FIS seeks "crossover" Olympic judges

“It would discredit our sport and it would discredit the Olympics if this were to pass. It makes no sense at all … It’s like having a figure skating judge on our judging panel.


— 2010 Olympic bronze medalist Scotty Lago

The prospect of having a freeskiing judge decide who wins a snowboarding gold medal, or vice versa, isn’t sitting well among judges and athletes. “It would discredit our sport and it would discredit the Olympics if this were to pass,” said 2010 Olympic halfpipe bronze medalist Scotty Lago. “It makes no sense at all. Gets me incredibly mad, actually. It’s like having a figure skating judge on our judging panel.”

“I think both the ski and snowboard industries will raise hell,” said Association of Freeskiing Professionals co-founder Josh Loubek, who served as head judge for the slope and pipe events at the 2011 FIS Freestyle World Ski Championships. Loubek plans to apply for head-judge responsibilities in Sochi, and believes shared judges is a “ridiculous” idea.

“Both sports are progressing so rapidly it’s hard to keep up in one sport, let alone two different sports,” he said. “I think the Olympics should be focused on getting the absolute best judges, not saving a few hundred bucks. After all, picking the correct gold medalist can make or break the Olympics.”

Per standard Olympic protocol, the Sochi Organizing Committee is covering the costs of officials, Fitzgerald said, but the IOC and FIS helped determine how many overall judges would be needed between skiing and snowboarding.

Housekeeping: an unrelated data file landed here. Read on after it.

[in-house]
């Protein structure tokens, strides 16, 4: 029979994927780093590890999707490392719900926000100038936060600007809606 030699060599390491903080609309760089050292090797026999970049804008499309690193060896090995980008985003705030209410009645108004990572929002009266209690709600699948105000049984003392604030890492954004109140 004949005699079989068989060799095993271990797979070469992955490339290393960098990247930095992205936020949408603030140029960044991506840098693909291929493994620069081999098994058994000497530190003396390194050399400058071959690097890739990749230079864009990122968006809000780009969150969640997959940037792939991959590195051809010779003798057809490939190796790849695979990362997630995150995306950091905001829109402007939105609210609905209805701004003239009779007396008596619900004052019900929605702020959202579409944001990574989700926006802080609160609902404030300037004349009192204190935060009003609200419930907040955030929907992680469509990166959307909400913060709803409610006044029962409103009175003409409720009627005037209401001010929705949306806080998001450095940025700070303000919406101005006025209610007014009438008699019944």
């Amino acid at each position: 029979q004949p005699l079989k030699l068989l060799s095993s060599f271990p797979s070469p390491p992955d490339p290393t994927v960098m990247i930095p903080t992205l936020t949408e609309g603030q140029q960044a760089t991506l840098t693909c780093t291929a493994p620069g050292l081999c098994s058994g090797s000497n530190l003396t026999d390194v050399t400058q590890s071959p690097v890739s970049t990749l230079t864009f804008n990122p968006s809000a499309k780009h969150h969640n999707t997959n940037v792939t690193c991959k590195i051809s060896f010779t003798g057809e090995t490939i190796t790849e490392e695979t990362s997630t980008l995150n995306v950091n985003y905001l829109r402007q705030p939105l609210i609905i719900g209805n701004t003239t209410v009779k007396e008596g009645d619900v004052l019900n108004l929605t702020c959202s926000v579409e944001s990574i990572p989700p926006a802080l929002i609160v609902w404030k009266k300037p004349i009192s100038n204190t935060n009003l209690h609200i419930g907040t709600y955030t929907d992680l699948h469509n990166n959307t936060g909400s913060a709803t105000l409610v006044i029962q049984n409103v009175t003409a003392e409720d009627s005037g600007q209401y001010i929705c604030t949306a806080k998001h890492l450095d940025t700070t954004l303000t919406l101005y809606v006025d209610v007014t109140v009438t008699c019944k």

Loubek wasn’t alone in sharing his point of view. Snowboarding judge Tom Zikas, who has been the head judge at Winter X and the Winter Dew Tour, in addition to working FIS World Cups, won’t be applying to judge in Sochi. But he said of the potential crossover system: “There’s no reason, with how far skiing’s come and how far snowboarding’s come, to do this. I think it would compromise the integrity of the results. I enjoy watching ski pipe and ski slope, but do I feel like I should be judging them? Definitely not. If they’re trying to save a buck, it seems very unnecessary.”

Canadian freeskier Kaya Turski, the early gold medal favorite in women’s slopestyle, said: “I don’t think it’s the best idea because it takes a lot to know both sports, and sometimes things look a lot easier than they actually are.”

To wit, Loubek explained that when crossover panels have been used at lower-level events in the past, snowboarding judges deferred to the freeskiing judges during the ski competitions, and vice versa during the snowboarding competitions.

In response to those concerns, Fitzgerald reiterated: “The only way this whole side of skiing and snowboarding can build itself up really fast, is by looking for efficiencies and economy. [Using crossover judges] is sending out a message that this is the efficiency and the economy that we’re looking for, but not at the risk of having someone at the highest level who’s not qualified.

Both sports are progressing so rapidly it’s hard to keep up in one sport, let alone two different sports.


— Freeski head judge Josh Loubek

“Again, this is 18 months away, and what we are speaking of here is identifying a larger group of people that are prequalified, then running them through some extra educational training and different competitions to try to buff up their skills. Then selecting out of that group people that can do stuff.”

Fitzgerald said the crossover judging system worked at the 2010 FIS Junior World Championships in New Zealand, which helped prove to the IOC that the additional sports could be added to the Olympic program in an “efficient manner.”

“At the time we were saying, ‘Look, we can do this,’ and the IOC was going, ‘Well, that’s pretty efficient and economical,'” Fitzgerald said. “So we jumped through all the hoops to get these sports in the Olympic Games, and you should live by your PowerPoint presentation.”


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